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The April 2015 Nepal earthquake (also known as the Gorkha earthquake) killed nearly 9,000 people and injured nearly 22,000. It occurred at on 25 April 2015, with a magnitude of 7.8Mw or 8.1Ms and a maximum Mercalli Intensity of VIII (Severe). Its epicenter was east of Gorkha District at Barpak, Gorkha, and its hypocenter was at a depth of approximately 8.2 km (5.1 mi). It was the worst natural disaster to strike Nepal since the 1934 Nepal-Bihar earthquake. The ground motion recorded in the capital of Nepal was of low frequency which, along with its occurrence at an hour where many people in rural areas were working outdoors, decreased the loss of property and human lives.
Continued aftershocks occurred throughout Nepal at the intervals of 15-20 minutes, with one shock reaching a magnitude of 6.7 on 26 April at NST. The country also had a continued risk of landslides.
A major aftershock occurred on 12 May 2015 at with a moment magnitude (Mw) of 7.3. The epicenter was near the Chinese border between the capital of Kathmandu and Mt. Everest. More than 200 people were killed and over 2,500 were injured by this aftershock and many were left homeless.
Map of the earthquake and aftershocks at 12 May, showing location of major historical earthquakes
The earthquake occurred on 25 April 2015 at NST (06:11:26 UTC) at a depth of approximately 15 km (9.3 mi) (which is considered shallow and therefore more damaging than quakes that originate deeper in the ground), with its epicentre approximately 34 km (21 mi) east-southeast of Lamjung, Nepal, lasting approximately fifty seconds. The earthquake was initially reported as 7.5 Mw by the United States Geological Survey (USGS) before it was quickly upgraded to 7.8 Mw. The China Earthquake Networks Center (CENC) reported the earthquake's magnitude to be 8.1 Ms. The India Meteorological Department (IMD) said two powerful quakes were registered in Nepal at 06:11 UTC and 06:45 UTC. The first quake measured 7.8 Mw and its epicenter was identified at a distance of 80 km to the northwest of Kathmandu, the capital of Nepal. Bharatpur was the nearest major city to the main earthquake, 53 km (33 mi) from the epicenter. The second earthquake was somewhat less powerful at 6.6 Mw. It occurred 65 km (40 mi) east of Kathmandu and its seismic focus lay at a depth of 10 km (6.2 mi) below the earth's surface. Over thirty-eight aftershocks of magnitude 4.5 Mw or greater occurred in the day following the initial earthquake, including the one of magnitude 6.8 Mw.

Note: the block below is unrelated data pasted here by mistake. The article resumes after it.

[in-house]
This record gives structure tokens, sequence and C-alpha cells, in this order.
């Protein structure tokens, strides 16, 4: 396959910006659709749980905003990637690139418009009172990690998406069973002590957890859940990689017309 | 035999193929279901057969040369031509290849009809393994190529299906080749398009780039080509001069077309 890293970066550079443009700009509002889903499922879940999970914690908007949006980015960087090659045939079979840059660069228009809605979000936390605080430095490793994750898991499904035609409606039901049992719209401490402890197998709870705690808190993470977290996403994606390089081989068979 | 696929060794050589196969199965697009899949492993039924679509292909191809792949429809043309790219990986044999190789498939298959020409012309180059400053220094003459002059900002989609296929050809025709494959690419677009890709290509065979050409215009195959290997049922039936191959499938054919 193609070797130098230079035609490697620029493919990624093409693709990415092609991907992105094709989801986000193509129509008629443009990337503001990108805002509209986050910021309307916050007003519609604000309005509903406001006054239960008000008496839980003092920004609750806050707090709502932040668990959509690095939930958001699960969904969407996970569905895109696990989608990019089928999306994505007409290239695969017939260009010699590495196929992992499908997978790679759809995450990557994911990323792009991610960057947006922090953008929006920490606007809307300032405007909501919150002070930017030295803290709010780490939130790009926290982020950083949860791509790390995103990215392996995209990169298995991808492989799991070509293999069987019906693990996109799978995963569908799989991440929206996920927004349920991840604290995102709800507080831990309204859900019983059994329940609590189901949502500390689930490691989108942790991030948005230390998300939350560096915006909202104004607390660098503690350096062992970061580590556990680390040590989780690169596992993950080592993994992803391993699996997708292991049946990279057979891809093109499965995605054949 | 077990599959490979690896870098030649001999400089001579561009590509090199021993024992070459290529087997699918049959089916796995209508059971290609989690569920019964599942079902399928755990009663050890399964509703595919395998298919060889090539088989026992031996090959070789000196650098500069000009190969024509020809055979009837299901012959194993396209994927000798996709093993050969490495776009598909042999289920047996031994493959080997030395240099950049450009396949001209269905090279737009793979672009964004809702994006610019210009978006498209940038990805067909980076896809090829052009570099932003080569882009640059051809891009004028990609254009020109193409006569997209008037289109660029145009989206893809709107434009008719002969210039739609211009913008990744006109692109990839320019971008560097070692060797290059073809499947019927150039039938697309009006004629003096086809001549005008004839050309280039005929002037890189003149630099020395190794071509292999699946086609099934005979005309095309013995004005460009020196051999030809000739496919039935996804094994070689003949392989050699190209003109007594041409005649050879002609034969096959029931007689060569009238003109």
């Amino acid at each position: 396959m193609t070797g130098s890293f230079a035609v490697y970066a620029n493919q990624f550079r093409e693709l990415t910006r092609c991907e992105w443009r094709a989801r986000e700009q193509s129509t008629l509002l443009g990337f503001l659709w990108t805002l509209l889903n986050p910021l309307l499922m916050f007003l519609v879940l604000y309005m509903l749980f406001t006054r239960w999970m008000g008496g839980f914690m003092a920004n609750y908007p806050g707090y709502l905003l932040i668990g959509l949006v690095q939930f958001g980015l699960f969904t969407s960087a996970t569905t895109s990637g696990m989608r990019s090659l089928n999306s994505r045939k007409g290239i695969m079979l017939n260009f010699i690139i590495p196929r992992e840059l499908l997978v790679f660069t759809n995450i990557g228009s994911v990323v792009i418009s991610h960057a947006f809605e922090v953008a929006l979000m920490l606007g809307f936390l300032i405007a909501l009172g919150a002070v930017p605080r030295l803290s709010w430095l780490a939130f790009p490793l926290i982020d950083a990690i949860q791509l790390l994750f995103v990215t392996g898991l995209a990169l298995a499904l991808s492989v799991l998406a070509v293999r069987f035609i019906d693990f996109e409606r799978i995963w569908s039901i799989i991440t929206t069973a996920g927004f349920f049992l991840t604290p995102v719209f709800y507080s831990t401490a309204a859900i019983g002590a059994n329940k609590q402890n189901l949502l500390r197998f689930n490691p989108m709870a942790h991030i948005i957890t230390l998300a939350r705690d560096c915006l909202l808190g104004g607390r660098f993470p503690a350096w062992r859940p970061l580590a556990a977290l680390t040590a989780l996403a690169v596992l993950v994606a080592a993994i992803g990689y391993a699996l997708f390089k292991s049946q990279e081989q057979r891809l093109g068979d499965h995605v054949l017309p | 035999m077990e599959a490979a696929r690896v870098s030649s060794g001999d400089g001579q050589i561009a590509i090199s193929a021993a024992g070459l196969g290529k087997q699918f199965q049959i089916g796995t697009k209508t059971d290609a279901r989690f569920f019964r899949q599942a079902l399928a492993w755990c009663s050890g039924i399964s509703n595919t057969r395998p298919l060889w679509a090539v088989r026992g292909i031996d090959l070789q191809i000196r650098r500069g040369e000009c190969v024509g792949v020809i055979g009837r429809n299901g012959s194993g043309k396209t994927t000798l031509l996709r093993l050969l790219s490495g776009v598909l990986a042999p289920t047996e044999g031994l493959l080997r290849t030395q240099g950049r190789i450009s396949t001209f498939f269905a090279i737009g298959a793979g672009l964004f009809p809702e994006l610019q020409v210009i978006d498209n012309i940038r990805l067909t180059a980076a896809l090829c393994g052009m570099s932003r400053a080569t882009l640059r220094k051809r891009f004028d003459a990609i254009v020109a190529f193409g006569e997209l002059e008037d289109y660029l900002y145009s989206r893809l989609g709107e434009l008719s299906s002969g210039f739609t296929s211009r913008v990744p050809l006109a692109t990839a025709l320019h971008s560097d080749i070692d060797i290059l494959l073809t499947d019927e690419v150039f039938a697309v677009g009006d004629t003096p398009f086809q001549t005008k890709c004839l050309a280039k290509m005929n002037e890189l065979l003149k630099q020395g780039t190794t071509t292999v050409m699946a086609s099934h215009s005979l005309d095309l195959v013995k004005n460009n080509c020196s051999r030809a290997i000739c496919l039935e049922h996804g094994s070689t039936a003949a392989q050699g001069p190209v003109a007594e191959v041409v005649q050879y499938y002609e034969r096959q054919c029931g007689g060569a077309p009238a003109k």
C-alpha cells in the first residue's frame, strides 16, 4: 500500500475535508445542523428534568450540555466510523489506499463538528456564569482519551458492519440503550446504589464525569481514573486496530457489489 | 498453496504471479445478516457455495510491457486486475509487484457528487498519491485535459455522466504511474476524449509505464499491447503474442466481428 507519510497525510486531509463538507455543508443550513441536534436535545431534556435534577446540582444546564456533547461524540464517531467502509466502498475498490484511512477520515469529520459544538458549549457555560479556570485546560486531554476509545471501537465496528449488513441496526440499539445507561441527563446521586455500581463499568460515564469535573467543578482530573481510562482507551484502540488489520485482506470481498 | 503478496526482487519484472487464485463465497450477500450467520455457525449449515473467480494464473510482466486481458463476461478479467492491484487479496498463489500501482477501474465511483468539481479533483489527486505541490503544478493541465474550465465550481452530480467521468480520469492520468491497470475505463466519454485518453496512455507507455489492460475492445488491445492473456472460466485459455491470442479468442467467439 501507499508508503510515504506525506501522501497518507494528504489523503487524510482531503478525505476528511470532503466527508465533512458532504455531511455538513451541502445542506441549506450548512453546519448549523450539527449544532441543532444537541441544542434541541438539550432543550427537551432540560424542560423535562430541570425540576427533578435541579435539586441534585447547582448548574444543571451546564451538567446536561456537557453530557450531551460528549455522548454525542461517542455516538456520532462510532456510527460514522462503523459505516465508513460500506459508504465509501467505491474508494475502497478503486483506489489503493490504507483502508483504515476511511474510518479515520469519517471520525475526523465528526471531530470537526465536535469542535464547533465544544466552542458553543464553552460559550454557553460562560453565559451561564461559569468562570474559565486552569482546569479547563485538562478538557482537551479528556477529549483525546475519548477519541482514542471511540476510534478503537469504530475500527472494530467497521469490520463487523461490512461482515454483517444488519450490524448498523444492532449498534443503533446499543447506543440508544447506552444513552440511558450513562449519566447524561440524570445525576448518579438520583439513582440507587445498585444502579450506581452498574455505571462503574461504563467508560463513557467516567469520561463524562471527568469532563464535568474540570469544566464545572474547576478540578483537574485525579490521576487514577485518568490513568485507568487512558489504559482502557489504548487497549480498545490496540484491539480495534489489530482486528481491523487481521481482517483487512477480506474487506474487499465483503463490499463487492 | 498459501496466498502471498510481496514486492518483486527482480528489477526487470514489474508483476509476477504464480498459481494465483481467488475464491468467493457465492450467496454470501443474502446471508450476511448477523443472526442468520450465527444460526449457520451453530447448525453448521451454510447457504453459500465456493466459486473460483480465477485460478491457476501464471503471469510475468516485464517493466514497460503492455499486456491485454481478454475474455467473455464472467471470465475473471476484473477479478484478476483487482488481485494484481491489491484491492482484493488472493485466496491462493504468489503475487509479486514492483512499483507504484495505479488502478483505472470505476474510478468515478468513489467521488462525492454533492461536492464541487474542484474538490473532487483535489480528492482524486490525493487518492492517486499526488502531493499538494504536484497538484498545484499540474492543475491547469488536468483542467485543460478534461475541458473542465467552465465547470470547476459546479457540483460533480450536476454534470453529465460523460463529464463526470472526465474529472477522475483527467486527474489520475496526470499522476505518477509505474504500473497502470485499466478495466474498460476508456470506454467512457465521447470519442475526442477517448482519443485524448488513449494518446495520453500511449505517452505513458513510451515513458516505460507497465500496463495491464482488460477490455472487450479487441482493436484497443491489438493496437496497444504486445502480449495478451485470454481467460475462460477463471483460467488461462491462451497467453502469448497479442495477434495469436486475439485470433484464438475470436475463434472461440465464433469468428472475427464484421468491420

According to the USGS, the earthquake was caused by a sudden thrust, or release of built-up stress, along the major fault line where the Indian Plate, carrying India, is slowly diving underneath the Eurasian Plate, carrying much of Europe and Asia. Kathmandu, situated on a block of crust approximately 120 km (74 miles) wide and 60 km (37 miles) long, rapidly shifted 3 m (10 ft) to the south in a matter of just 30 seconds.
The risk of a large earthquake was well known beforehand. In 2013, in an interview with seismologist Vinod Kumar Gaur, The Hindu quoted him as saying, "Calculations show that there is sufficient accumulated energy [in the Main Frontal Thrust], now to produce an 8 magnitude earthquake. I cannot say when. It may not happen tomorrow, but it could possibly happen sometime this century, or wait longer to produce a much larger one." According to Brian Tucker, founder of a nonprofit organization devoted to reducing casualties from natural disasters, some government officials had expressed confidence that such an earthquake would not occur again. Tucker recounted a conversation he had had with a government official in the 1990s who said, "We don't have to worry about earthquakes anymore, because we already had an earthquake"; the previous earthquake to which he referred occurred in 1934.
M6+ Himalayan region earthquakes, 1900-2014